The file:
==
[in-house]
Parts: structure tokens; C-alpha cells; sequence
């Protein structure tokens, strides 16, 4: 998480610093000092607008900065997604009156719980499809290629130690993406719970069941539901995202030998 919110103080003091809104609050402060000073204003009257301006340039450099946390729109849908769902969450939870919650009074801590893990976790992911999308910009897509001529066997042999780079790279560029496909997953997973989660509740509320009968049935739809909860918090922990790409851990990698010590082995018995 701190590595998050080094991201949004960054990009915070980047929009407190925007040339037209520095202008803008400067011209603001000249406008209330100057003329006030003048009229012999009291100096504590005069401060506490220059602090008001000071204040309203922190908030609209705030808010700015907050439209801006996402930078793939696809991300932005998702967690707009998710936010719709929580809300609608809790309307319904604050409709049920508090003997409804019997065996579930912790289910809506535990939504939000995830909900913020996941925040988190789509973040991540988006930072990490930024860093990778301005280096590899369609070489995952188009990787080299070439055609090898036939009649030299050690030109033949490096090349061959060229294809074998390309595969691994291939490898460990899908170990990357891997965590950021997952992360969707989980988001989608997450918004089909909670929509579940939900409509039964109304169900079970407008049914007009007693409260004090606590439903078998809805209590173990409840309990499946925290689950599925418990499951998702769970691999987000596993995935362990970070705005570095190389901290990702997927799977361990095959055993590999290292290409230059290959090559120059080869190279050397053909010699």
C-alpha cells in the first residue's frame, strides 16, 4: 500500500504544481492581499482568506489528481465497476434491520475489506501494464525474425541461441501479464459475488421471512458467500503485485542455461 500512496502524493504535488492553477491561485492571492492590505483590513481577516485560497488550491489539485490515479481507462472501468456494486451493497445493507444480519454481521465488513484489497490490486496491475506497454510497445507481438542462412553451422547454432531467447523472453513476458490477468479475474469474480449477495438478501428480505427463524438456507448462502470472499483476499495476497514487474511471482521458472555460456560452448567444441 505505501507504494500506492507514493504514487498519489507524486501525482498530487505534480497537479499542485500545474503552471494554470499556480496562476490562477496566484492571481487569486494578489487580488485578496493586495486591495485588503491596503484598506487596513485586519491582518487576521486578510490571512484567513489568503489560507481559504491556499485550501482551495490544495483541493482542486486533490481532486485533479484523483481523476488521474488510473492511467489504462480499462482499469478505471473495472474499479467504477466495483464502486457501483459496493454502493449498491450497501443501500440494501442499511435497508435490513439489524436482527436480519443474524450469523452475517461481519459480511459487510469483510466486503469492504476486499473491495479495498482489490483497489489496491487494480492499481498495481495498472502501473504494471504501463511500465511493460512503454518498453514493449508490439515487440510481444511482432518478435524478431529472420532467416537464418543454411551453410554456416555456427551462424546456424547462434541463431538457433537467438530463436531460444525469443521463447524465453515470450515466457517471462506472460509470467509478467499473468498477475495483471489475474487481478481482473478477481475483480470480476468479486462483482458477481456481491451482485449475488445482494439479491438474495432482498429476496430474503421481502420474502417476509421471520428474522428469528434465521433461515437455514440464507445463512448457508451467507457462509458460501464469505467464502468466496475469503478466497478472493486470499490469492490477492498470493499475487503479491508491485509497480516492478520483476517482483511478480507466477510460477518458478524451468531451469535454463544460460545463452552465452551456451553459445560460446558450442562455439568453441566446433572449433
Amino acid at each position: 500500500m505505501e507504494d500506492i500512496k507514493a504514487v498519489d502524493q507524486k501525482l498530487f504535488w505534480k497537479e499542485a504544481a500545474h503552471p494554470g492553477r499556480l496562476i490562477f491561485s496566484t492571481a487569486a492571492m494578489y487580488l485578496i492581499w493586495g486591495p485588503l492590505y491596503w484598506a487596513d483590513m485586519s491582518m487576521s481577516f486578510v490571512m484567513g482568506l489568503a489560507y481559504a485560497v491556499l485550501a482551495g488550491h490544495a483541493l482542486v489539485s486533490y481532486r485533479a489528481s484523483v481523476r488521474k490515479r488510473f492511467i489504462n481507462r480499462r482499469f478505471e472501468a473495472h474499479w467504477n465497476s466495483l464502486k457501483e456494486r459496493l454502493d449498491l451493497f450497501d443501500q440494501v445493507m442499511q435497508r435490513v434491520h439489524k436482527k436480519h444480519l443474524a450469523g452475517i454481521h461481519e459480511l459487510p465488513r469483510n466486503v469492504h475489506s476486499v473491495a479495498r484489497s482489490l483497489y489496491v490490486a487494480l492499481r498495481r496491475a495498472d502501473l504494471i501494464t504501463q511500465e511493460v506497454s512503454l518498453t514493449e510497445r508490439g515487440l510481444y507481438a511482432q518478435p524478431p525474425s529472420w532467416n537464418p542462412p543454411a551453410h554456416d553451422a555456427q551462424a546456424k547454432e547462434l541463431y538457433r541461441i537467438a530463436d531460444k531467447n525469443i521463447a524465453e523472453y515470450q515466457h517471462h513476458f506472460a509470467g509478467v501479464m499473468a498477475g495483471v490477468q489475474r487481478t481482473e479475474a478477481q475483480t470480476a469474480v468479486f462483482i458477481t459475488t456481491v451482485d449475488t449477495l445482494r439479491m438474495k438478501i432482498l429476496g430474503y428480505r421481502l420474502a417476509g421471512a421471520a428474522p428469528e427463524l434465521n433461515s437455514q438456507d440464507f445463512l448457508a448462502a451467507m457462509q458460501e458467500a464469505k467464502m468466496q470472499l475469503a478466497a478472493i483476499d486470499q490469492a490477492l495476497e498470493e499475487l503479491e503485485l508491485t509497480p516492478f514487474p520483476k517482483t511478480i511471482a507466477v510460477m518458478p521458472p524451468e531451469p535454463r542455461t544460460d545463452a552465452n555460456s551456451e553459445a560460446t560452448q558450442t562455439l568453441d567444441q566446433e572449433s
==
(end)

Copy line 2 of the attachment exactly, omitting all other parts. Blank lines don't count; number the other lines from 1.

Parts: structure tokens; C-alpha cells; sequence